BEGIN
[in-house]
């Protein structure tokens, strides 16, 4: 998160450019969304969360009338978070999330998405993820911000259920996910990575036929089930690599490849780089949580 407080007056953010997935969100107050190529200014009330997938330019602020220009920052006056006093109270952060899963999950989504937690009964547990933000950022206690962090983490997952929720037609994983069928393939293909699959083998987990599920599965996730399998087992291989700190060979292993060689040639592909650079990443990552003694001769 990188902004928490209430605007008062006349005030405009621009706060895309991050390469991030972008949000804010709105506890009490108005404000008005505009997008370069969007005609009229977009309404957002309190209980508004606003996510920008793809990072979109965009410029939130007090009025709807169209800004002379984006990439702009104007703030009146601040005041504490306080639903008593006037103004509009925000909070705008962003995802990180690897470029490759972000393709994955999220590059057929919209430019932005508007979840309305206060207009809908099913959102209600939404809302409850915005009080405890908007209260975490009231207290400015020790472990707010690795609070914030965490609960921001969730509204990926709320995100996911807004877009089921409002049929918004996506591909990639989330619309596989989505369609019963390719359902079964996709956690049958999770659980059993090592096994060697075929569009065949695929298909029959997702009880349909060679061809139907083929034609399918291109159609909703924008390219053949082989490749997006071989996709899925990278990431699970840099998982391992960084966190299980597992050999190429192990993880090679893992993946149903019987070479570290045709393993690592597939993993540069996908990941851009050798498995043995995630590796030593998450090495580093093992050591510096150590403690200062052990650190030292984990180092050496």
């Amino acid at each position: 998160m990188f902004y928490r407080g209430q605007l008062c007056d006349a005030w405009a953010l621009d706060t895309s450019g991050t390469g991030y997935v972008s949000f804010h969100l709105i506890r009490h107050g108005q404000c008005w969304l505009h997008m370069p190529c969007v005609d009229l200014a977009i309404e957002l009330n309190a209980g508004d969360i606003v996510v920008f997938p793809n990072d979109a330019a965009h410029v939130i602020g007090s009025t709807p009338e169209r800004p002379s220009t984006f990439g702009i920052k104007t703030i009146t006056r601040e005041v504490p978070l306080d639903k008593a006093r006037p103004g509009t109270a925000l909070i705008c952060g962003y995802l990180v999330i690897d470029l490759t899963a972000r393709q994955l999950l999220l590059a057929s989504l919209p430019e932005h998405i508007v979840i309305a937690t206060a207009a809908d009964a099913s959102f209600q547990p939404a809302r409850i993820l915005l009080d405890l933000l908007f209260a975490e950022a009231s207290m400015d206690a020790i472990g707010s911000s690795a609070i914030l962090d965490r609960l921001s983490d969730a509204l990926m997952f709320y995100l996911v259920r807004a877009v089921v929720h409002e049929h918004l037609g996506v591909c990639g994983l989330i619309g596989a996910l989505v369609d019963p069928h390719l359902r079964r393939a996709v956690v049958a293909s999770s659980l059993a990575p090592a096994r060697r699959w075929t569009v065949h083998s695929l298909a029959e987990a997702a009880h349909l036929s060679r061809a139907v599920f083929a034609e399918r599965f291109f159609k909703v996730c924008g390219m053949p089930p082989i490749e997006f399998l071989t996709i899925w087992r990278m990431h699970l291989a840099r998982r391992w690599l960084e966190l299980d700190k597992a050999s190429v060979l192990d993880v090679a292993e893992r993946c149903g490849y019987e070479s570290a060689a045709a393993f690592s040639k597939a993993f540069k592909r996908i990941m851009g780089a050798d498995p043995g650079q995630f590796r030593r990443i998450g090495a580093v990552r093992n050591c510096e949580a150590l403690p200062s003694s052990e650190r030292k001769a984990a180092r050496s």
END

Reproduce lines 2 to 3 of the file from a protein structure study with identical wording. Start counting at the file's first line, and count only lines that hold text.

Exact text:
């Protein structure tokens, strides 16, 4: 998160450019969304969360009338978070999330998405993820911000259920996910990575036929089930690599490849780089949580 407080007056953010997935969100107050190529200014009330997938330019602020220009920052006056006093109270952060899963999950989504937690009964547990933000950022206690962090983490997952929720037609994983069928393939293909699959083998987990599920599965996730399998087992291989700190060979292993060689040639592909650079990443990552003694001769 990188902004928490209430605007008062006349005030405009621009706060895309991050390469991030972008949000804010709105506890009490108005404000008005505009997008370069969007005609009229977009309404957002309190209980508004606003996510920008793809990072979109965009410029939130007090009025709807169209800004002379984006990439702009104007703030009146601040005041504490306080639903008593006037103004509009925000909070705008962003995802990180690897470029490759972000393709994955999220590059057929919209430019932005508007979840309305206060207009809908099913959102209600939404809302409850915005009080405890908007209260975490009231207290400015020790472990707010690795609070914030965490609960921001969730509204990926709320995100996911807004877009089921409002049929918004996506591909990639989330619309596989989505369609019963390719359902079964996709956690049958999770659980059993090592096994060697075929569009065949695929298909029959997702009880349909060679061809139907083929034609399918291109159609909703924008390219053949082989490749997006071989996709899925990278990431699970840099998982391992960084966190299980597992050999190429192990993880090679893992993946149903019987070479570290045709393993690592597939993993540069996908990941851009050798498995043995995630590796030593998450090495580093093992050591510096150590403690200062052990650190030292984990180092050496």
């Amino acid at each position: 998160m990188f902004y928490r407080g209430q605007l008062c007056d006349a005030w405009a953010l621009d706060t895309s450019g991050t390469g991030y997935v972008s949000f804010h969100l709105i506890r009490h107050g108005q404000c008005w969304l505009h997008m370069p190529c969007v005609d009229l200014a977009i309404e957002l009330n309190a209980g508004d969360i606003v996510v920008f997938p793809n990072d979109a330019a965009h410029v939130i602020g007090s009025t709807p009338e169209r800004p002379s220009t984006f990439g702009i920052k104007t703030i009146t006056r601040e005041v504490p978070l306080d639903k008593a006093r006037p103004g509009t109270a925000l909070i705008c952060g962003y995802l990180v999330i690897d470029l490759t899963a972000r393709q994955l999950l999220l590059a057929s989504l919209p430019e932005h998405i508007v979840i309305a937690t206060a207009a809908d009964a099913s959102f209600q547990p939404a809302r409850i993820l915005l009080d405890l933000l908007f209260a975490e950022a009231s207290m400015d206690a020790i472990g707010s911000s690795a609070i914030l962090d965490r609960l921001s983490d969730a509204l990926m997952f709320y995100l996911v259920r807004a877009v089921v929720h409002e049929h918004l037609g996506v591909c990639g994983l989330i619309g596989a996910l989505v369609d019963p069928h390719l359902r079964r393939a996709v956690v049958a293909s999770s659980l059993a990575p090592a096994r060697r699959w075929t569009v065949h083998s695929l298909a029959e987990a997702a009880h349909l036929s060679r061809a139907v599920f083929a034609e399918r599965f291109f159609k909703v996730c924008g390219m053949p089930p082989i490749e997006f399998l071989t996709i899925w087992r990278m990431h699970l291989a840099r998982r391992w690599l960084e966190l299980d700190k597992a050999s190429v060979l192990d993880v090679a292993e893992r993946c149903g490849y019987e070479s570290a060689a045709a393993f690592s040639k597939a993993f540069k592909r996908i990941m851009g780089a050798d498995p043995g650079q995630f590796r030593r990443i998450g090495a580093v990552r093992n050591c510096e949580a150590l403690p200062s003694s052990e650190r030292k001769a984990a180092r050496s």